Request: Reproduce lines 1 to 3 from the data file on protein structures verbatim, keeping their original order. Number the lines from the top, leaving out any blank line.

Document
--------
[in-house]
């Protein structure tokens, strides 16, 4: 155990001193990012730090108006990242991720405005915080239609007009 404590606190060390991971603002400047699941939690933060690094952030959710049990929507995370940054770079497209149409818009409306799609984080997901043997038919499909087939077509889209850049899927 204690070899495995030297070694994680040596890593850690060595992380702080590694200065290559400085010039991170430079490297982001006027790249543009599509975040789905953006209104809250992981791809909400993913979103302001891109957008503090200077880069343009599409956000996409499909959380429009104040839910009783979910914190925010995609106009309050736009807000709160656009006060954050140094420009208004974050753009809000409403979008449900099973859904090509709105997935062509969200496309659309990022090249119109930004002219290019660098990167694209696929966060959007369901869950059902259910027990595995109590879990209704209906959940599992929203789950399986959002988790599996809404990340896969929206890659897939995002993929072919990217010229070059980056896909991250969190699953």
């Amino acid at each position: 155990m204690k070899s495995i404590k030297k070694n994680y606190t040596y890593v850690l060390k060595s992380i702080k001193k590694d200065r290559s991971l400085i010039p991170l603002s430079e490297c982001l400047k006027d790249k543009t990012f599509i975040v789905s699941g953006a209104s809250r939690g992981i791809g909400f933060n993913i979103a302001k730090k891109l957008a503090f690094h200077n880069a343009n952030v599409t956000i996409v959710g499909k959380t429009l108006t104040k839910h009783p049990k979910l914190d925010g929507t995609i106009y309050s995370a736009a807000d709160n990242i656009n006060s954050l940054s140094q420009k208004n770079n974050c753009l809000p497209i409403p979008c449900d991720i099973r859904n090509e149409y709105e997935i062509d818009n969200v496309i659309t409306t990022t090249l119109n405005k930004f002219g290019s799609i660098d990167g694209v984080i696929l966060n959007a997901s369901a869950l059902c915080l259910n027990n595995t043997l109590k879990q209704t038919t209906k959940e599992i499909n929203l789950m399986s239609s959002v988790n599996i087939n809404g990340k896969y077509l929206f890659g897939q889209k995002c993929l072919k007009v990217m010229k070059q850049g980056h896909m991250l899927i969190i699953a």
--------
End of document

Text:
[in-house]
């Protein structure tokens, strides 16, 4: 155990001193990012730090108006990242991720405005915080239609007009 404590606190060390991971603002400047699941939690933060690094952030959710049990929507995370940054770079497209149409818009409306799609984080997901043997038919499909087939077509889209850049899927 204690070899495995030297070694994680040596890593850690060595992380702080590694200065290559400085010039991170430079490297982001006027790249543009599509975040789905953006209104809250992981791809909400993913979103302001891109957008503090200077880069343009599409956000996409499909959380429009104040839910009783979910914190925010995609106009309050736009807000709160656009006060954050140094420009208004974050753009809000409403979008449900099973859904090509709105997935062509969200496309659309990022090249119109930004002219290019660098990167694209696929966060959007369901869950059902259910027990595995109590879990209704209906959940599992929203789950399986959002988790599996809404990340896969929206890659897939995002993929072919990217010229070059980056896909991250969190699953």
């Amino acid at each position: 155990m204690k070899s495995i404590k030297k070694n994680y606190t040596y890593v850690l060390k060595s992380i702080k001193k590694d200065r290559s991971l400085i010039p991170l603002s430079e490297c982001l400047k006027d790249k543009t990012f599509i975040v789905s699941g953006a209104s809250r939690g992981i791809g909400f933060n993913i979103a302001k730090k891109l957008a503090f690094h200077n880069a343009n952030v599409t956000i996409v959710g499909k959380t429009l108006t104040k839910h009783p049990k979910l914190d925010g929507t995609i106009y309050s995370a736009a807000d709160n990242i656009n006060s954050l940054s140094q420009k208004n770079n974050c753009l809000p497209i409403p979008c449900d991720i099973r859904n090509e149409y709105e997935i062509d818009n969200v496309i659309t409306t990022t090249l119109n405005k930004f002219g290019s799609i660098d990167g694209v984080i696929l966060n959007a997901s369901a869950l059902c915080l259910n027990n595995t043997l109590k879990q209704t038919t209906k959940e599992i499909n929203l789950m399986s239609s959002v988790n599996i087939n809404g990340k896969y077509l929206f890659g897939q889209k995002c993929l072919k007009v990217m010229k070059q850049g980056h896909m991250l899927i969190i699953a």